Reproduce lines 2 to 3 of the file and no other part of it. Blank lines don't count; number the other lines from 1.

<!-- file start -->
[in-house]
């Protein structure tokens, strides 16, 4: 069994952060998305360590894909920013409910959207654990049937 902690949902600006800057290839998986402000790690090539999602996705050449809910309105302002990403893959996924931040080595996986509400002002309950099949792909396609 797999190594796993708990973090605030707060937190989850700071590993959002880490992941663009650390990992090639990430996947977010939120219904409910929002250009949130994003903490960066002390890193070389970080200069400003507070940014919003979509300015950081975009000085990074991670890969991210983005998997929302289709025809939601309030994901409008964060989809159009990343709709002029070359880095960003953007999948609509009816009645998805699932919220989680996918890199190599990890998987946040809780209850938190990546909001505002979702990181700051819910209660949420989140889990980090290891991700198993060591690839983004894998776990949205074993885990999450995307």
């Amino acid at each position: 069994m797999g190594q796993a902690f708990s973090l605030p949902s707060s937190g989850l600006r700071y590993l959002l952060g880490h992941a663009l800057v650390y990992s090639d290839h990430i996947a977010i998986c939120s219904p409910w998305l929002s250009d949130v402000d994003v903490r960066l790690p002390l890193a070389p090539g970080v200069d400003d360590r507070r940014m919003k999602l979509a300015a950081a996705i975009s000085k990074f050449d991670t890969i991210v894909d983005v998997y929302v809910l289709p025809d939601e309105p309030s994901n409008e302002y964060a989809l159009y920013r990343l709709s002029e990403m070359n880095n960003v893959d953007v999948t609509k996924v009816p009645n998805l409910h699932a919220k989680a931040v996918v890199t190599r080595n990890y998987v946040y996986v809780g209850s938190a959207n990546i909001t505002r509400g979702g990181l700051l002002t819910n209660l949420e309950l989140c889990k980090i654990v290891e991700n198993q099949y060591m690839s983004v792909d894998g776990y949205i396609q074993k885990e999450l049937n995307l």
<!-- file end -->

């Protein structure tokens, strides 16, 4: 069994952060998305360590894909920013409910959207654990049937 902690949902600006800057290839998986402000790690090539999602996705050449809910309105302002990403893959996924931040080595996986509400002002309950099949792909396609 797999190594796993708990973090605030707060937190989850700071590993959002880490992941663009650390990992090639990430996947977010939120219904409910929002250009949130994003903490960066002390890193070389970080200069400003507070940014919003979509300015950081975009000085990074991670890969991210983005998997929302289709025809939601309030994901409008964060989809159009990343709709002029070359880095960003953007999948609509009816009645998805699932919220989680996918890199190599990890998987946040809780209850938190990546909001505002979702990181700051819910209660949420989140889990980090290891991700198993060591690839983004894998776990949205074993885990999450995307």
């Amino acid at each position: 069994m797999g190594q796993a902690f708990s973090l605030p949902s707060s937190g989850l600006r700071y590993l959002l952060g880490h992941a663009l800057v650390y990992s090639d290839h990430i996947a977010i998986c939120s219904p409910w998305l929002s250009d949130v402000d994003v903490r960066l790690p002390l890193a070389p090539g970080v200069d400003d360590r507070r940014m919003k999602l979509a300015a950081a996705i975009s000085k990074f050449d991670t890969i991210v894909d983005v998997y929302v809910l289709p025809d939601e309105p309030s994901n409008e302002y964060a989809l159009y920013r990343l709709s002029e990403m070359n880095n960003v893959d953007v999948t609509k996924v009816p009645n998805l409910h699932a919220k989680a931040v996918v890199t190599r080595n990890y998987v946040y996986v809780g209850s938190a959207n990546i909001t505002r509400g979702g990181l700051l002002t819910n209660l949420e309950l989140c889990k980090i654990v290891e991700n198993q099949y060591m690839s983004v792909d894998g776990y949205i396609q074993k885990e999450l049937n995307l």